Comment by Peter Robins | November 30, 2021 | Reply

    • I agree far more steam engines were replaced by British Rail 1955-68 in only 13 years than diesel trains that needs to be converted to hybrid by installing batteries in 19 years 2021-2040.

      Comment by jason leahy | December 3, 2021 | Reply

      • Conversions like the Class 769 trains seem to very slow I wonder, if there’s a shortage of suitably-trained staff!

        Comment by AnonW | December 3, 2021

      • The Rail Industry Decarbonisation Taskforce stated in 2019: “there are, or shortly will be, about 3,000-3,300 diesel passenger vehicles that will need to be replaced, re-engined or converted, to decarbonise the railway.” NR’s report recommended 11,700 track km of electrification, but according to the latest ORR report, for 2020-1, 179 (MML to Corby) were completed. At that rate, I make it 66 years before that electrification is complete – so around 2090. Batteries OTOH can be installed much more quickly.

        NR were supposed to be coming up with their final report giving priorities by end 2020. There’s no sign of it, so I assume this task will fall to GBR. I see that this is now scheduled to be in operation in 2023, so if we have to wait for them to come up with a strategy and list of priorities, 2025 seems like the earliest there’ll be any action.

        I see that the Scots have now decided to postpone double-tracking of E Kilbride in favour of bringing forward electrification of the Borders line. That has of course infuriated the E Kilbride folk, but it does mean they’re giving serious thought to their priorities.

        Comment by Peter Robins | December 4, 2021

  2. What a shame there is not a rolling electrification scheme at present. Given a big enough battery there is no reason why range should not be further than envisaged. After all rolling resistance is low. Check out Machinist Stefan’s channel on YT where he ran for 20 Km with power off! Rapid charging should be the order of the day. In Vienna buses charge up off the overhead tram wires at the start of their day. This takes 15 minutes and gives a range of up to 150 km. So, definitely promising.

    Comment by Chris Noble | November 30, 2021 | Reply

  3. Perhaps the technology is considereed too risky, as a single track is not capable of sending a rescue Loco in case of trouble. In the short term, a Santa Steam train service would raise enought money and increase interest in using the line. Santa Specials in Norfolk are sold out, so the under used Steam engines based at Carnforth could earn their keep. Known technology, little damage to the environment, whats not to like?

    Comment by jagracer | November 30, 2021 | Reply

  4. The 331s are part of CAF’s Civity range. https://www.caf.net/en/productos-servicios/familia/civity/modularidad.php states “Civity trains with all types of traction can be equipped with batteries”. 2 operators in Nordrhein Westfalen ordered 60+ Civity BEMUs earlier this year https://www.urban-transport-magazine.com/en/vrr-and-nwl-order-over-60-battery-multiple-units-from-caf/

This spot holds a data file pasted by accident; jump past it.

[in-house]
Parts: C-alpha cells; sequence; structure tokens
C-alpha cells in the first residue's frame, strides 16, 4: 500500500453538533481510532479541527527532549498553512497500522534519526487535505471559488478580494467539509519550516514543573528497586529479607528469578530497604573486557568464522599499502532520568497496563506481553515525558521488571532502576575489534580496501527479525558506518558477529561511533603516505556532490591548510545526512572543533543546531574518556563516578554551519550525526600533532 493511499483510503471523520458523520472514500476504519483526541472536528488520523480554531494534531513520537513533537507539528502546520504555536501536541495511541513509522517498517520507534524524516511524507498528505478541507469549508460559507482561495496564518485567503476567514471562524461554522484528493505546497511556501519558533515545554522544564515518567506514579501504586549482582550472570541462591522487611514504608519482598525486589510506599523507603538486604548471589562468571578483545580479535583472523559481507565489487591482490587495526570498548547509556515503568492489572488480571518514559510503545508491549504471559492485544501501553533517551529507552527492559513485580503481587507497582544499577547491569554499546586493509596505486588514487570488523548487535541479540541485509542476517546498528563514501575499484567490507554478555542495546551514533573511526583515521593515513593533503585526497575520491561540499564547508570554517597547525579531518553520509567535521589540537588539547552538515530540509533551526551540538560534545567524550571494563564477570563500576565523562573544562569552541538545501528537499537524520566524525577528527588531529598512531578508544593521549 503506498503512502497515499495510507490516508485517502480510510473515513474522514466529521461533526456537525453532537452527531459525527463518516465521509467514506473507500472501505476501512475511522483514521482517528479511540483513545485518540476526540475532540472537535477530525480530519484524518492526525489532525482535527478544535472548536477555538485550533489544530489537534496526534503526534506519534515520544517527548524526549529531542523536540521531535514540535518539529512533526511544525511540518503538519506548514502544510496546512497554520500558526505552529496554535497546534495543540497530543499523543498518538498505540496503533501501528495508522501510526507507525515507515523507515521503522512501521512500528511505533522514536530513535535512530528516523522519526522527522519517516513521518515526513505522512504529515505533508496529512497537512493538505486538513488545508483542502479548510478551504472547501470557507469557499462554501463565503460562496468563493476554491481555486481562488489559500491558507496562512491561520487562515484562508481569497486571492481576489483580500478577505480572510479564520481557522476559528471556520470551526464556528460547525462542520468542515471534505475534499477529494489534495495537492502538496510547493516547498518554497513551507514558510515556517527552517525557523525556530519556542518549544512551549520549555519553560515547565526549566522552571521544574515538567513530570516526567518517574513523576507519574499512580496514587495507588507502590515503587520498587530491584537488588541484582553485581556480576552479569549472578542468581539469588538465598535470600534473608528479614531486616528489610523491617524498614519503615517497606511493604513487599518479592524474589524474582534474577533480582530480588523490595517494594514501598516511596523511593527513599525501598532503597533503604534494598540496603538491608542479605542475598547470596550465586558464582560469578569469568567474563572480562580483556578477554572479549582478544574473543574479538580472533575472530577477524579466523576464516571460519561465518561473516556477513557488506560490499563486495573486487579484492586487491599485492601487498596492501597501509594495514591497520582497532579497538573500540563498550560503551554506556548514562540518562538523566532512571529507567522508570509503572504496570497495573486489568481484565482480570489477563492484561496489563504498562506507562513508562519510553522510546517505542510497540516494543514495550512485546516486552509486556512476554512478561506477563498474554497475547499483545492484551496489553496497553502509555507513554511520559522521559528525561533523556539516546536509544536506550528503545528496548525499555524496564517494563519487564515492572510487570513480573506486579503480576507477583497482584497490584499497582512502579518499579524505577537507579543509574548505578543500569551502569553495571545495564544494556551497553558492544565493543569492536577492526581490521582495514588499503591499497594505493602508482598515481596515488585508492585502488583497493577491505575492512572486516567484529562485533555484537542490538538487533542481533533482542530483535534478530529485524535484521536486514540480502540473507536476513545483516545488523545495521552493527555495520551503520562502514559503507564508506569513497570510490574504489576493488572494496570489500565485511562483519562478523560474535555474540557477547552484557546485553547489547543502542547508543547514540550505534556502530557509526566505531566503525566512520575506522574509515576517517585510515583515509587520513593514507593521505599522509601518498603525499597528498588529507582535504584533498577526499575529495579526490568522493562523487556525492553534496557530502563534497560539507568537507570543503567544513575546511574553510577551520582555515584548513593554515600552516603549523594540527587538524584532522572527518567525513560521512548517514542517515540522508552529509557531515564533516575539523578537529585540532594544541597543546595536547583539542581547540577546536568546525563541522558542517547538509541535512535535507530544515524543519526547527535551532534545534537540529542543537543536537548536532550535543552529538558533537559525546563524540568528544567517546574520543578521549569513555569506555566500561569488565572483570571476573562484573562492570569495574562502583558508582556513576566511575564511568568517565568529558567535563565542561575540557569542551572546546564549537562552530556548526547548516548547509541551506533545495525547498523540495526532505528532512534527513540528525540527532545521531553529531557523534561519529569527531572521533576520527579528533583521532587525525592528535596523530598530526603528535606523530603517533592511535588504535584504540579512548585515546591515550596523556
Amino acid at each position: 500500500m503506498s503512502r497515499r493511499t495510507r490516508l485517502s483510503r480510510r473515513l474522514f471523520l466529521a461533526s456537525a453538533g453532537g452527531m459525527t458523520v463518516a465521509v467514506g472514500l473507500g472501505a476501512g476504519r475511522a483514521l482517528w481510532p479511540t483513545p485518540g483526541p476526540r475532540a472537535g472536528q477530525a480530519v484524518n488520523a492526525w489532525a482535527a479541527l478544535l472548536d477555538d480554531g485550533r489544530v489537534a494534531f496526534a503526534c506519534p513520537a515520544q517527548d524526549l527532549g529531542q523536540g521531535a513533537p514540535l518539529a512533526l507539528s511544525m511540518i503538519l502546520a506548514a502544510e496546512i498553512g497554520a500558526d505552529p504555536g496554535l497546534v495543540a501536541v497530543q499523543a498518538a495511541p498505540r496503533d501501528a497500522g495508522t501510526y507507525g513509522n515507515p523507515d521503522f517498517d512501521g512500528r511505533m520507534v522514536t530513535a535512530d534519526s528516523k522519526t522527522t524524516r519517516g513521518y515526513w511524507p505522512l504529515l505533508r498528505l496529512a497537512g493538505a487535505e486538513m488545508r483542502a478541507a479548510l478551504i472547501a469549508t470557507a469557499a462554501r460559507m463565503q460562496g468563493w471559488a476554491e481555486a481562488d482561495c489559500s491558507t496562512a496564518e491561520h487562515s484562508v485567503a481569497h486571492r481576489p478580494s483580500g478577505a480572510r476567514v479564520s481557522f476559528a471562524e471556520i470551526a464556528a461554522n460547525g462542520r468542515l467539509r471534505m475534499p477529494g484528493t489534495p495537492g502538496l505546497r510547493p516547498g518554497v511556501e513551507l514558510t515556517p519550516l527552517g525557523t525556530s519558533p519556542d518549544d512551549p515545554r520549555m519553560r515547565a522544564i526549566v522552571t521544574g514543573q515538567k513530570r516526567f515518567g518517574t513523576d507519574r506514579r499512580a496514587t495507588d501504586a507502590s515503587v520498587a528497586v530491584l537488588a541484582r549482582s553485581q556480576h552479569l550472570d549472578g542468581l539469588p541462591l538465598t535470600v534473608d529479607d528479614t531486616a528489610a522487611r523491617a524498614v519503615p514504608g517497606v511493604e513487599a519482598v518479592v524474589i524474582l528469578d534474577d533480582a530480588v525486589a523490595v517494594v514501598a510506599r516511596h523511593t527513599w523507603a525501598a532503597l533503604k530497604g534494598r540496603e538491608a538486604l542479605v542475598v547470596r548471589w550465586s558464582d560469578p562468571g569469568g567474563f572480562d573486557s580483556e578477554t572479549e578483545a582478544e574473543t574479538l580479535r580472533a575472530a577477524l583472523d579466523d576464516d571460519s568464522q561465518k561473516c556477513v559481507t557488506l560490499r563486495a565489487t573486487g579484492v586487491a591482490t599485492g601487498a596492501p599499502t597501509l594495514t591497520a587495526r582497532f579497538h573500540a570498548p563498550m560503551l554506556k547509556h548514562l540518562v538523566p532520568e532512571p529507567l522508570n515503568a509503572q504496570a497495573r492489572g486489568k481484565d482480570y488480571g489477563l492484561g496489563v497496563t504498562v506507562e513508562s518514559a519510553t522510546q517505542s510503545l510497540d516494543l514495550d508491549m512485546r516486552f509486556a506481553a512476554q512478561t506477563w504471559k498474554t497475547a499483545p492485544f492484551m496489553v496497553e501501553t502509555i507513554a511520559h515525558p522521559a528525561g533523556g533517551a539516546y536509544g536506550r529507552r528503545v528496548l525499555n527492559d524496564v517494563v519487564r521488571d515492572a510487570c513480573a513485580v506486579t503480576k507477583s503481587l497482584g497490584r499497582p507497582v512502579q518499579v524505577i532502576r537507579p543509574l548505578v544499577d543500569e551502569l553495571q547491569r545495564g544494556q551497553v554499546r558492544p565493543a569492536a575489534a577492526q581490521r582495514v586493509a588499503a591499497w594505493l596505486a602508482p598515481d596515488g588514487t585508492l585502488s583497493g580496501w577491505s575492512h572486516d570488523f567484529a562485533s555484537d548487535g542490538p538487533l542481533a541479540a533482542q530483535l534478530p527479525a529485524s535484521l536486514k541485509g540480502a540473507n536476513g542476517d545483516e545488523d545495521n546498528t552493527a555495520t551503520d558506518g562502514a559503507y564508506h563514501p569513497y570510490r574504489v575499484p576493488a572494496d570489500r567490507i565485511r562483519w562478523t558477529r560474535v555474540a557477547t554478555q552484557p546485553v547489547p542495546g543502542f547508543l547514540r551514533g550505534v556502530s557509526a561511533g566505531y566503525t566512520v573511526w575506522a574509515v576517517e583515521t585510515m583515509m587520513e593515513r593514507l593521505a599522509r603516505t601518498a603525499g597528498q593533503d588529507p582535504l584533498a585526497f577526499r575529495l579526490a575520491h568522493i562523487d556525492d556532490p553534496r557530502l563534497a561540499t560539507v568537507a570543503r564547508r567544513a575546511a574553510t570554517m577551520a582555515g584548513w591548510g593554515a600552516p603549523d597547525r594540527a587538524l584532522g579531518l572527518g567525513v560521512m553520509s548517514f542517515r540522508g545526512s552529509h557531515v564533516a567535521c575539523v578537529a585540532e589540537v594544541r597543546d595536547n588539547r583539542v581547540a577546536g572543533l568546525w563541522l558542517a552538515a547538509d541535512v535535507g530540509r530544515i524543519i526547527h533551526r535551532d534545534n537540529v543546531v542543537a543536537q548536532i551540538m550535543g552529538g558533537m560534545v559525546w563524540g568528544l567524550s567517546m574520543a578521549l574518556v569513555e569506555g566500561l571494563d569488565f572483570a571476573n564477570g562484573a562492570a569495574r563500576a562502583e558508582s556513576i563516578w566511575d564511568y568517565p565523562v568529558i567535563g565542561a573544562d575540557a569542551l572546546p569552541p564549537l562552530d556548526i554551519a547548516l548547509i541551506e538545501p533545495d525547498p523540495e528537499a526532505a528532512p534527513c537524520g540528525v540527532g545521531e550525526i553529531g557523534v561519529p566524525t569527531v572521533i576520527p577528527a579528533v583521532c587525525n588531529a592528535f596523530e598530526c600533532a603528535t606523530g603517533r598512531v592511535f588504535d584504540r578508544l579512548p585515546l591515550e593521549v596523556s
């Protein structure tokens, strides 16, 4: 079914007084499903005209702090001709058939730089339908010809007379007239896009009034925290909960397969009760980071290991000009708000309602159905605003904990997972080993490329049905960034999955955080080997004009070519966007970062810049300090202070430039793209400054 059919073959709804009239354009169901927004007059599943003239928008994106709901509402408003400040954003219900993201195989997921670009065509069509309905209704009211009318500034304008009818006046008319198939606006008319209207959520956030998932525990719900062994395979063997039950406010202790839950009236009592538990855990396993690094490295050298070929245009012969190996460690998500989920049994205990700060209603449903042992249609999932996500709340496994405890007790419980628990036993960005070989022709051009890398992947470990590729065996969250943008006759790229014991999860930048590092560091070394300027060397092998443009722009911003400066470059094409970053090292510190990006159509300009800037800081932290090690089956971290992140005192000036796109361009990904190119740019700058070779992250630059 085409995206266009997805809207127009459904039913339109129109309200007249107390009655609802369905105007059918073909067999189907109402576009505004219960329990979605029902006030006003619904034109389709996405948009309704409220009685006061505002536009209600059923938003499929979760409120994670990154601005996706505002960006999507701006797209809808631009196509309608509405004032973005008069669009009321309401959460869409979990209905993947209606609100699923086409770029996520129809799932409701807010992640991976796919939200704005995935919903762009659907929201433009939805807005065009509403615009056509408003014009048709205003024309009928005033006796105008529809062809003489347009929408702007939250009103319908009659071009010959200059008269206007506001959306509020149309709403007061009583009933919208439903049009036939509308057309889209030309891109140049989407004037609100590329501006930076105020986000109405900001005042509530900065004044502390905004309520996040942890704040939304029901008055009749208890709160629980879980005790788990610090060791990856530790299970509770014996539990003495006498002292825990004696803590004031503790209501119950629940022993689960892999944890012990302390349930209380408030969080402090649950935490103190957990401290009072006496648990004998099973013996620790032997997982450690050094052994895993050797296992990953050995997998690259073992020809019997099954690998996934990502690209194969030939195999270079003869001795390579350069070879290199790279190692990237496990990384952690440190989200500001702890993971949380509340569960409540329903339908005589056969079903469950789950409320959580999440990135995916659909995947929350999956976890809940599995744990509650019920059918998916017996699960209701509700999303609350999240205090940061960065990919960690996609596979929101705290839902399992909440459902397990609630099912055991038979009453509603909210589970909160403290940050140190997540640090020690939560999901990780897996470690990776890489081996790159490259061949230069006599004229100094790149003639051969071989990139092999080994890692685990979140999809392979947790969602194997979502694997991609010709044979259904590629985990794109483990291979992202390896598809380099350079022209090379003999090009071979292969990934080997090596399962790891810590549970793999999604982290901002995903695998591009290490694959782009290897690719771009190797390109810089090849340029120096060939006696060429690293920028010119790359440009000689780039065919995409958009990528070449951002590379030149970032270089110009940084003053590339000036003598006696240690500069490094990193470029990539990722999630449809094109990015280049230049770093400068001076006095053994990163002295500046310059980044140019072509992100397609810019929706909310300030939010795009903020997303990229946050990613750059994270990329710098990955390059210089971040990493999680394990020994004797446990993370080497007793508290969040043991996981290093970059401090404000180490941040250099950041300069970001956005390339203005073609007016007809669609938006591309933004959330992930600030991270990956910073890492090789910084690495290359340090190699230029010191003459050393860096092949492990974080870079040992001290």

Comment by Peter Robins | November 30, 2021 | Reply

  5. Carnforth to Barrow is rather flat as is Barrow – Sellafield – Whitehaven – Workington – Carlisle.

    Comment by chilterntrev | November 30, 2021 | Reply

    • Thanks!

      Comment by AnonW | November 30, 2021 | Reply

  6. Dept of Transport appears to be all talk currently. Big statements but no hard timelines and suggests they are tight for cash as i suspect they are having to use capital allocation to keep TOCs bailed out as forecast was 75-80% traffic return but plateaued at 60%. Even worse is drop in season ticket income which could still be over 50%.

    That said Windermere is an ideal route for BEMU’s especially if they run it as a through route under the wires.

    Comment by Nicholas Lewis | November 30, 2021 | Reply

  7. The line was originally dual until the early seventies. This probably means passing loop(s) could be [re-]constructed with major civil engineering works.

    Comment by R. Mark Clayton | December 1, 2021 | Reply

    • I also think with a bit of guile, they might be able to run two trains per hour, with the passing loop formed by double track at Oxenholme.

      Especially, if the trains could run faster.

      Comment by AnonW | December 1, 2021 | Reply

      • https://www.thewestmorlandgazette.co.uk/news/cumbria/17474699.passing-loop-call-lakes-line-backed/

        The Lakes Line User Group, http://www.llrug.co.uk/, and others, have been calling for a train every 30 minutes for a few years.

        From the above article ” Mr Talbot said the loop would ideally be situated between Burneside and Staveley stations, approximately halfway down the 10 mile Oxenholme to Windermere line.

        He explained that as the line was previously double track, land was available for the loop and he added that community groups in the area unanimously backed the plan. “

        Comment by chilterntrev | December 1, 2021